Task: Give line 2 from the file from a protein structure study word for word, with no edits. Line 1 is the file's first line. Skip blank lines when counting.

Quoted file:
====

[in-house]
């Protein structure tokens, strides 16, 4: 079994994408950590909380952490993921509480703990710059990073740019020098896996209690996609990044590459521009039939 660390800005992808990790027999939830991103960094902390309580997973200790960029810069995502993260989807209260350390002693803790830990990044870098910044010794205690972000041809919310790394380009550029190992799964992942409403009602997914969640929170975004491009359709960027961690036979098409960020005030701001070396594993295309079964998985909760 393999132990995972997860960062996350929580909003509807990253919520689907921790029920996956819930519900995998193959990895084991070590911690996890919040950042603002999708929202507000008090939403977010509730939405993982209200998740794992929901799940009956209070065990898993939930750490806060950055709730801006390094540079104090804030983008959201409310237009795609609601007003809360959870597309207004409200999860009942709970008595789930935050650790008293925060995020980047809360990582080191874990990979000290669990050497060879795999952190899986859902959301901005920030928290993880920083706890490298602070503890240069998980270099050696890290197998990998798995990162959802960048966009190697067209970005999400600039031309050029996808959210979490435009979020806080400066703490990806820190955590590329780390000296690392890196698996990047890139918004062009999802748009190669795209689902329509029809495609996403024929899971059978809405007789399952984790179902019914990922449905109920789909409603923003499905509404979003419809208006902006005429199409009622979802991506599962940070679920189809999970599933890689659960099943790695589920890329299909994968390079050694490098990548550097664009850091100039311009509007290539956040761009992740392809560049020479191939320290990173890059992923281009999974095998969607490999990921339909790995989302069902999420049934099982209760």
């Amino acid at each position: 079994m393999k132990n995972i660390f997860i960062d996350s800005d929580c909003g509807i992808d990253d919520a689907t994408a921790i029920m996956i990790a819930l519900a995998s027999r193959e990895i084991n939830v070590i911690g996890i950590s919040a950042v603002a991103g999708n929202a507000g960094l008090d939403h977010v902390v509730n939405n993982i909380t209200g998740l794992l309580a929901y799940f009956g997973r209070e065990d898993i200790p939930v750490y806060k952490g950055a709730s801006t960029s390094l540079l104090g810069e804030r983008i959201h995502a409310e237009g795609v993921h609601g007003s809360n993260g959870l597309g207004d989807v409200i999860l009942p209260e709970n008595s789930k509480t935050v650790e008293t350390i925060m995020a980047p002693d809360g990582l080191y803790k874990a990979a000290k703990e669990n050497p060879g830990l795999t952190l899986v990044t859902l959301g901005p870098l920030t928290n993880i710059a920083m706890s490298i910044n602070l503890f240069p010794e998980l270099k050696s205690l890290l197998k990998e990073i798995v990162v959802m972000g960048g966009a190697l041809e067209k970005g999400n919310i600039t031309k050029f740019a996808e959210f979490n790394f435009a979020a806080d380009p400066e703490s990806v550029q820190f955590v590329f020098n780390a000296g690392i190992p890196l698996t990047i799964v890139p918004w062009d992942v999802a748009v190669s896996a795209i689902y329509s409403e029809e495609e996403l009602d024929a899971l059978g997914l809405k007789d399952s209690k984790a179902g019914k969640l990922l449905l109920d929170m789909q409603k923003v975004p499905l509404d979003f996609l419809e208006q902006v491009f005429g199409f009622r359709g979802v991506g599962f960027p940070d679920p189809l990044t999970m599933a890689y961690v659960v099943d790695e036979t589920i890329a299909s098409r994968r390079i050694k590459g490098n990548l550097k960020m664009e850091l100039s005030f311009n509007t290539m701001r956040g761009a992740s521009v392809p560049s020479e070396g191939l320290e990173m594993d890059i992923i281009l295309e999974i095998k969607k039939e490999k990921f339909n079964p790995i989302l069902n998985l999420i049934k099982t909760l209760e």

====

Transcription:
């Protein structure tokens, strides 16, 4: 079994994408950590909380952490993921509480703990710059990073740019020098896996209690996609990044590459521009039939 660390800005992808990790027999939830991103960094902390309580997973200790960029810069995502993260989807209260350390002693803790830990990044870098910044010794205690972000041809919310790394380009550029190992799964992942409403009602997914969640929170975004491009359709960027961690036979098409960020005030701001070396594993295309079964998985909760 393999132990995972997860960062996350929580909003509807990253919520689907921790029920996956819930519900995998193959990895084991070590911690996890919040950042603002999708929202507000008090939403977010509730939405993982209200998740794992929901799940009956209070065990898993939930750490806060950055709730801006390094540079104090804030983008959201409310237009795609609601007003809360959870597309207004409200999860009942709970008595789930935050650790008293925060995020980047809360990582080191874990990979000290669990050497060879795999952190899986859902959301901005920030928290993880920083706890490298602070503890240069998980270099050696890290197998990998798995990162959802960048966009190697067209970005999400600039031309050029996808959210979490435009979020806080400066703490990806820190955590590329780390000296690392890196698996990047890139918004062009999802748009190669795209689902329509029809495609996403024929899971059978809405007789399952984790179902019914990922449905109920789909409603923003499905509404979003419809208006902006005429199409009622979802991506599962940070679920189809999970599933890689659960099943790695589920890329299909994968390079050694490098990548550097664009850091100039311009509007290539956040761009992740392809560049020479191939320290990173890059992923281009999974095998969607490999990921339909790995989302069902999420049934099982209760």